There are as many topics to choose from as there are books to read, and some like Radio Lab don’t even have a specific theme. They cover whatever they find interesting so you can scroll through, pick whatever catches your eye and get’cha self stimulated. There are many podcasts worth checking out (Radio Lab is one of my go-tos) and more of our favorite writers, comedians and artists are starting their own. It’s a good way to get a feel for someone if you want a better understanding of their thought process or what makes them stand out to you. Put in some research and find one or multiple that cater to your interests, or dive into a subject you’re curious about but only scratched the surface of… I want to talk about animal-human hybrids, Joe!!!!!!
3) Meet New People
I’ve never met people with the intention of meeting people, but I have found a lot of awesome humans by putting myself in environments I enjoy being in (maybe it went more like taking myself out of environments I didn’t enjoy being in…). If you’re not a very social person and don’t know where to begin, you’re not going to make lasting connections by forcing it. Put yourself in situations and environments that challenge you to be more creative and open with how you communicate. Going to shows, volunteering, and taking the train are a few ways I’ve met people I’ll never forget. Spending time with other artists can often inspire you to work on your own craft and sharpen your skills. I was never more inclined to be proficient at freestyling than when I was living in Chicago and surrounded by dope freestyle artists on a weekly basis.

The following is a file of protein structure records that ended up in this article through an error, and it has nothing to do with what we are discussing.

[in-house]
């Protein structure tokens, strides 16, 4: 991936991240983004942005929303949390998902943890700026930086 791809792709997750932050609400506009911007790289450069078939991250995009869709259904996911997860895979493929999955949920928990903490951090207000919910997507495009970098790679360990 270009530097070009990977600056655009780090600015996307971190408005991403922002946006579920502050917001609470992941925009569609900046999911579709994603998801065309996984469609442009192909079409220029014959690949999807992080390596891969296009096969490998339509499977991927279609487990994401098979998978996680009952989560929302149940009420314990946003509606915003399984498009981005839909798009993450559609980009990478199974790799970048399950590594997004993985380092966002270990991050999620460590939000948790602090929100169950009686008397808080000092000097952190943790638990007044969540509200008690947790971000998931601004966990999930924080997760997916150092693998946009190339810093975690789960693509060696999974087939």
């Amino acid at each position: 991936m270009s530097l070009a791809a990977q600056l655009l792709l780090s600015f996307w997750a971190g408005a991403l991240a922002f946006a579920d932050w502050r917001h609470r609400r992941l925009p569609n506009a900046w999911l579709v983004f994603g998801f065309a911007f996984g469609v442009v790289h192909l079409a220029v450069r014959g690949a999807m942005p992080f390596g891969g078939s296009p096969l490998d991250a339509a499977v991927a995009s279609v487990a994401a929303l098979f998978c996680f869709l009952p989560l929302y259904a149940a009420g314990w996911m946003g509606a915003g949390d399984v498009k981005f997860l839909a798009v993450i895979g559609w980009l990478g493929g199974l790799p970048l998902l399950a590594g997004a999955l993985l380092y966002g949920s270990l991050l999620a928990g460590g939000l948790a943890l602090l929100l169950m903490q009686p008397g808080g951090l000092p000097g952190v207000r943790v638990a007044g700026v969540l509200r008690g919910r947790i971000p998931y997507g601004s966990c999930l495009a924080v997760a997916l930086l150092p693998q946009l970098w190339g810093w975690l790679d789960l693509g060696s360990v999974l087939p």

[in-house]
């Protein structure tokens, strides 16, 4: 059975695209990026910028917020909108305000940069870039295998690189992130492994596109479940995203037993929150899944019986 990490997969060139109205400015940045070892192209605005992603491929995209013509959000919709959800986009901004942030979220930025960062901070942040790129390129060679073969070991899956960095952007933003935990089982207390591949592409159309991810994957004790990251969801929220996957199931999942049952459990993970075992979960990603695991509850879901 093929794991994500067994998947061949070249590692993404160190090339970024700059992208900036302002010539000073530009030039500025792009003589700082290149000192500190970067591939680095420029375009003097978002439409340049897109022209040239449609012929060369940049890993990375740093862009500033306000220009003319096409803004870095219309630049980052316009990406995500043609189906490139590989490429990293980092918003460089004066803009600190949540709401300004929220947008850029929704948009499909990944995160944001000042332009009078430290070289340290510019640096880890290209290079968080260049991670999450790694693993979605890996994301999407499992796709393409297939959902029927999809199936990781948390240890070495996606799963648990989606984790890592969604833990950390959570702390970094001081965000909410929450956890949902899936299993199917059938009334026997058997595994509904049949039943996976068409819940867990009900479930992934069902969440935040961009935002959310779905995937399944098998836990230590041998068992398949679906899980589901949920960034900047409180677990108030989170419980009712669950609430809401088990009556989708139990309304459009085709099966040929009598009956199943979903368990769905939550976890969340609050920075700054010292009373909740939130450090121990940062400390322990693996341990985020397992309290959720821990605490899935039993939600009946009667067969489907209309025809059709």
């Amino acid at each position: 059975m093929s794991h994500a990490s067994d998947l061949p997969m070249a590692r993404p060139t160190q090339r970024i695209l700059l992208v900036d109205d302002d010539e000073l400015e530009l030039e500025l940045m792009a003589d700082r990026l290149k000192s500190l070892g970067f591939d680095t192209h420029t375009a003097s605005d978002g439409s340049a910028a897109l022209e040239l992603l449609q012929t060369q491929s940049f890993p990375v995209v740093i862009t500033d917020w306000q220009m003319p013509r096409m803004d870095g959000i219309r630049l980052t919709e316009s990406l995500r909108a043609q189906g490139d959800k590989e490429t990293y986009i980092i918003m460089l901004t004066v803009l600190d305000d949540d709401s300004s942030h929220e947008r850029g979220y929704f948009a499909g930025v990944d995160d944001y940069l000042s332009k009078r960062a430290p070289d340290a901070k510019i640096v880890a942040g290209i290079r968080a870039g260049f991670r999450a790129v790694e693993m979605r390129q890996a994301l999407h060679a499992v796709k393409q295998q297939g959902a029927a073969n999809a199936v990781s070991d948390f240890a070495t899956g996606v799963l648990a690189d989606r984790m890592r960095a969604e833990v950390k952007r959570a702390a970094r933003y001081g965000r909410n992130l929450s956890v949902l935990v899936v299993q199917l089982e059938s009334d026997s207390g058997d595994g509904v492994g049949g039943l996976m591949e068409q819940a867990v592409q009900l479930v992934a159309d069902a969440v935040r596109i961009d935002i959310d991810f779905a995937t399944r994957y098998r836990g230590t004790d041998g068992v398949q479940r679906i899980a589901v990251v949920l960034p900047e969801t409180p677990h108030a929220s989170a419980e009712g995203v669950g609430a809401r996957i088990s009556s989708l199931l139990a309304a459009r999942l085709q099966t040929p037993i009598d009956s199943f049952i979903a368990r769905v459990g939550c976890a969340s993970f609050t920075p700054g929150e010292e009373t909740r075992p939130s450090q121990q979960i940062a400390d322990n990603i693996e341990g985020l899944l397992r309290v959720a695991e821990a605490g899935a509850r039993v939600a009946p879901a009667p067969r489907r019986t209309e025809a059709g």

4) Take Classes & Attend Workshops
Learning new hobbies/passions is a fountain of inspiration for new material, and it goes beyond fields directly linked to yours. Maybe taking a class on writing will spark new methods of approaching a song. Maybe you don’t want to take a creative writing class and risk further burning yourself out - try something new in that case. As your knowledge compounds, you may find that taking a physics class gives you an idea for a melody or drum pattern based off a law or pattern of nature. You may find that a cooking workshop helps you understand that more ingredients don’t always lead to a better flavor, go back to a demo mix, and realize that you have too many sounds competing for space. Many of our breakthroughs on our work & hobbies come when we’re thinking about something else entirely. Now more than ever we have access to all sorts of workshops and materials through the internet. It is a powerful tool if you use it to your benefit.
Many people see this as cliche but being sedentary all day is an awful way to treat your body. There are so many different methods to get your heart pumping and it will pay off both short and long-term to find one you can at least tolerate, if not enjoy. I have less distractions and can keep trains of thought rolling longer after exercising, and of course the dopamine rush is a nice byproduct. As someone who struggled with severe depression, I won’t lie and say this is a “fix” for that or serious issues but it’s become an essential part of a routine that helps me be happy. Ride a bike (and wear a damn helmet), pick up a sport, run, hike - whatever you can stick with at least a couple times a week. Try it a couple times before you knock it (and don’t kill yourself running 3 miles the first day if you’re 30 and haven’t run one since high school).
Nothing has inspired me quite like traveling and touring. It’s sort of a way to combine all of the above principles all at once if you do it effectively. Experiencing different cities, states and countries shows you all the similarities and differences we share and helps connect you to the human experience. The more you know about what connects us all regardless of your ethnicity, gender, sexual preferences, religion, the easier it is to communicate what’s important.
Spending your money/time on unfamiliar experiences is a great way to find new inspiration. Make some damn memories. Put yourself into the stories you want to read.